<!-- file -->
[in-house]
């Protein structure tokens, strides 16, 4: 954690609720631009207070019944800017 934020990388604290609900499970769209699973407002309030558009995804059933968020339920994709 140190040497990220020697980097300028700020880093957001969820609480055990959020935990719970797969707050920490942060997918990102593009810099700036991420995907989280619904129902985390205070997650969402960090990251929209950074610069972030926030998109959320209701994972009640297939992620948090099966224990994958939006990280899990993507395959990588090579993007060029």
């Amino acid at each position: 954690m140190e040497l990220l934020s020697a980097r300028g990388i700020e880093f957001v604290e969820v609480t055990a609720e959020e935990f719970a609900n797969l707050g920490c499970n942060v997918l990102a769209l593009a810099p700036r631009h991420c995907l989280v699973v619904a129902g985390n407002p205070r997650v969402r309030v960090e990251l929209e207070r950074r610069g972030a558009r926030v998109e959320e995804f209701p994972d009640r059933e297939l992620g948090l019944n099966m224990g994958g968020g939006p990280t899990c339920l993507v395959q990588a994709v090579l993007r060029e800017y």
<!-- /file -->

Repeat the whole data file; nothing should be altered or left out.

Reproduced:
[in-house]
């Protein structure tokens, strides 16, 4: 954690609720631009207070019944800017 934020990388604290609900499970769209699973407002309030558009995804059933968020339920994709 140190040497990220020697980097300028700020880093957001969820609480055990959020935990719970797969707050920490942060997918990102593009810099700036991420995907989280619904129902985390205070997650969402960090990251929209950074610069972030926030998109959320209701994972009640297939992620948090099966224990994958939006990280899990993507395959990588090579993007060029």
């Amino acid at each position: 954690m140190e040497l990220l934020s020697a980097r300028g990388i700020e880093f957001v604290e969820v609480t055990a609720e959020e935990f719970a609900n797969l707050g920490c499970n942060v997918l990102a769209l593009a810099p700036r631009h991420c995907l989280v699973v619904a129902g985390n407002p205070r997650v969402r309030v960090e990251l929209e207070r950074r610069g972030a558009r926030v998109e959320e995804f209701p994972d009640r059933e297939l992620g948090l019944n099966m224990g994958g968020g939006p990280t899990c339920l993507v395959q990588a994709v090579l993007r060029e800017y």